Giant otters, piranhas, tree frogs and tarantulas
Puerto Maldonado Travel Blog› entry 4 of 26 › view all entries
What a day! It began at 4:30 am with a quick breakfast at 5 am and off on our 3 mile hike to the lake (one way). We were hiking to see giant otters - what this means I don't know. I'm picturing 5 foot tall otters. We hiked a trail from our lodge that passed some interesting features. We saw a gigantic leaf cutter ant hill - they were all inside sleeping, several burrows that were either from anacondas (gulp!) or armadillos (I hope), cicada nests and other cool plant life. It was really windy and rainy last night and several trees had toppled over the path and we were the first ones to explore the area since the storm. I guess it made the hike a little more adventurous. We walked with our pant legs tucked into our socks in case we came across fire ants (I later learned this didn't help me much).
We got out to Lake Cocococha, an old oxbow lake, and hiked down some steps carved out of the clay. Very cool. Even though it rained, the steps held their shape and weren't slippery. We walked out to a little blind built over the water to scout out the giant otters and have a snack of juice and crackers like we were in kindergarten. Alan tossed a couple cracker bits into the water so we could see the piranhas! They were very aggressive and splashed all over attacking those poor crackers. Definitely a good warning not to stick your fingers in! I took a video but it didn't come out that well.
I just added two videos - one showing the piranha eating a cracker and the other showing us paddling over near the giant otter that was eating a fish. Enjoy!
We paddled on past them to explore more of the lake and saw a bunch of cool birds with little gold crests on their heads - hoatzins.
The hike back wasn't much more exciting than the hike there. We saw several birds including a large, clumsy turkey. Alan was really good at spotting birds for us. I was always looking for snakes and tapirs. I thought it would be cool to see a tapir. We crossed several ravines by balancing on a wood plank. We saw some cicada nests which are about meter long verical burrows topped with a foot high clay mound that looks like a stalagmite. I generally looked down to avoid tripping on things since I can be a little clumsy (as we'll find out tomorrow!) Near the lodge we found some monkeys. One family of about 10 small monkeys played up in the trees around us, right on the trail! There was another smaller family of a larger species of monkey in the background.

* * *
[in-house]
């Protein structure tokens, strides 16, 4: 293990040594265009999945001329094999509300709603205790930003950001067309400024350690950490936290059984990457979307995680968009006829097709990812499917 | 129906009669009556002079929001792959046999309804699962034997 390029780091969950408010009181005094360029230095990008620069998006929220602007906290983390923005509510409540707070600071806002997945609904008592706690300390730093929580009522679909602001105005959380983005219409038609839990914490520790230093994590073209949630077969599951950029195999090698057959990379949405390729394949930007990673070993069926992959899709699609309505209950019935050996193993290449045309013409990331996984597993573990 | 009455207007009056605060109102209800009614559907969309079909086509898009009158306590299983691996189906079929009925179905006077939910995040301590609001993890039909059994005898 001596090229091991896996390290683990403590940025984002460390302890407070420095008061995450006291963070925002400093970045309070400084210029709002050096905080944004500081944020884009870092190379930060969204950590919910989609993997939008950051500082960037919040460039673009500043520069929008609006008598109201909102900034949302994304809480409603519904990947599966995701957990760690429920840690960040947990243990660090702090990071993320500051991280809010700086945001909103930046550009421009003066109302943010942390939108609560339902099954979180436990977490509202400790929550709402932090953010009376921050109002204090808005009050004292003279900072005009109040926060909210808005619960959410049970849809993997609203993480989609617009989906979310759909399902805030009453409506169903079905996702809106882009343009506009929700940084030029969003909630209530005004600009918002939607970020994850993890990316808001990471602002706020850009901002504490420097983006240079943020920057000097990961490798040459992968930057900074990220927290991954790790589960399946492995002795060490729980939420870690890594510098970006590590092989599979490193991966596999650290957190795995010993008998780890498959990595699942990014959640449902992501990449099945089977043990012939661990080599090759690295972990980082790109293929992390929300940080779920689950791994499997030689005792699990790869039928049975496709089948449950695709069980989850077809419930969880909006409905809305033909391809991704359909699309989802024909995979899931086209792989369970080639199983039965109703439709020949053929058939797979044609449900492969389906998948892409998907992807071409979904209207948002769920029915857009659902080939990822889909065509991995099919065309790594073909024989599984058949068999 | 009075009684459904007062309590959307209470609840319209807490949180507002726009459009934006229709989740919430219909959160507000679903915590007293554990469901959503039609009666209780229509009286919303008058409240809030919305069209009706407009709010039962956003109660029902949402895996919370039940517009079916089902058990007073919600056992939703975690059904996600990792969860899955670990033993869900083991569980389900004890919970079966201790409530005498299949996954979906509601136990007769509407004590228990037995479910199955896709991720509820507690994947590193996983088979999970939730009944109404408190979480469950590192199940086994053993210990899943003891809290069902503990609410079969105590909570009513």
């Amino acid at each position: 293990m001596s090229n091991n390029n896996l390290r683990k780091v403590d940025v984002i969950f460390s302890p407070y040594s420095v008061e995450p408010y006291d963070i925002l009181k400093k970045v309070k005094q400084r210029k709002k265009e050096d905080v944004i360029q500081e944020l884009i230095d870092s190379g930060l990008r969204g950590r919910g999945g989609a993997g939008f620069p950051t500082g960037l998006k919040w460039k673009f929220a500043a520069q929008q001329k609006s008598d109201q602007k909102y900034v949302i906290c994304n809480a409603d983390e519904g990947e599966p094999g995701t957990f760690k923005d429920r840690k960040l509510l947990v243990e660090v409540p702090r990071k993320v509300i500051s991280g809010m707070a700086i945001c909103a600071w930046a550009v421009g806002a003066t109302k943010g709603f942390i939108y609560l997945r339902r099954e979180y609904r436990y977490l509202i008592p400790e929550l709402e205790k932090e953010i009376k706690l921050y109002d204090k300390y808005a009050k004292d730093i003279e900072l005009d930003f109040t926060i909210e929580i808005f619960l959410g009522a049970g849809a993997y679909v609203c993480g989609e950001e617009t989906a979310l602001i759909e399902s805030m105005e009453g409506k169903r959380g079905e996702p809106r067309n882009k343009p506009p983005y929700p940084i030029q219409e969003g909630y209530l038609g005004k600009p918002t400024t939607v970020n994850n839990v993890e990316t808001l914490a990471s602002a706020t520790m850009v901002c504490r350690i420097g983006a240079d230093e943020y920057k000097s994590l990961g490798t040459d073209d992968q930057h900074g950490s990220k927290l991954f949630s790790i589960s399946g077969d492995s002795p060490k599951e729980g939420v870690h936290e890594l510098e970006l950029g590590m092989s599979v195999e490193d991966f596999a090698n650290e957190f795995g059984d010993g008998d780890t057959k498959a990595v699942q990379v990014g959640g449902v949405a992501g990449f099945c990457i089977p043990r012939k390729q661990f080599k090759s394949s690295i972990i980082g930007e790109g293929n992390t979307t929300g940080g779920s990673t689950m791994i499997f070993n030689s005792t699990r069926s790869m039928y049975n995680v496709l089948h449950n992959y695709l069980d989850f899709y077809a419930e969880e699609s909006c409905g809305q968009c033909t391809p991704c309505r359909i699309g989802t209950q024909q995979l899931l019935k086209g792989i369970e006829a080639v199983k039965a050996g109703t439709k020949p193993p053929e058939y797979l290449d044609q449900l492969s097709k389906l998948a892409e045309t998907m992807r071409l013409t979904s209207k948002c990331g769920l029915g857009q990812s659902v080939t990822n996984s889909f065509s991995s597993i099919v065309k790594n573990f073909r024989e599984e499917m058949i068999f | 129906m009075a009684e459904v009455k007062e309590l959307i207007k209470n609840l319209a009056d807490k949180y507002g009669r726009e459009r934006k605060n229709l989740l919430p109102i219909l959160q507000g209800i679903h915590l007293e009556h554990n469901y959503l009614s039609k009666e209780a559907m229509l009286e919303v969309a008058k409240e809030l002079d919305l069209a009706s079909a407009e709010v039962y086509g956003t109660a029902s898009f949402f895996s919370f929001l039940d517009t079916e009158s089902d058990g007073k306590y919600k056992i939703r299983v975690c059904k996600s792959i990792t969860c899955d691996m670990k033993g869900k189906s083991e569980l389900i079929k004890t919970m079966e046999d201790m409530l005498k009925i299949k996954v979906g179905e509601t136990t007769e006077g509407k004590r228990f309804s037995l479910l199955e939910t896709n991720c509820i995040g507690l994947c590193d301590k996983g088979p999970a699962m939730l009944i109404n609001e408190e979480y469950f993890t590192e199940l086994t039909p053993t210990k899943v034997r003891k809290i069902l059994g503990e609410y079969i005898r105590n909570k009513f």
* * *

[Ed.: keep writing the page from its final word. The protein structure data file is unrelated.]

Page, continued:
We were again greeted by a glass of cocona juice and watched the resident macaws eat and beg. I shared my juice with Howie (I think) - the scarlet macaw. I used to share my drinks with my little Chico back home before he died. The macaw had a bigger beak than Chico so I had to tip the glass so the juice ran into his mouth. Chico just stuck his whole head in my glass to drink. Howie had been eating something that left little flakes in my juice. I didn't finish it.
For lunch we had some sort of turkey in a sweet and sour sauce - in a bamboo stalk! We were served a stalk of bamboo and none of us knew what to do with it.
After lunch we took a much shorter hike to the swamp to do some bird watching. None of us are big birders but we were bored. We didn't see much but we did see a toucan! Our night activitiy before dinner was a night hike in search of nocturnal wildlife. We took off with our headlamps and bumped down the trail. The first creature we saw was a little tree frog sitting on a leaf. Cool! And then we spotted a tarantula, well, actually Alan spotted it. It was a pink slippered tarantula, or something like that, because its toes were pink. We found another tree frog hiding out in a hollow tube, cute! But mostly all we saw were bugs.
We ended around the lodge but didn't see the nocturnal monkeys we were looking for. Alan showed us the 5 resident tarantulas. These guys made little web tunnel nests in trees and such and live there for 2-3 months, so once you find them they are likely to be nearby for awhile.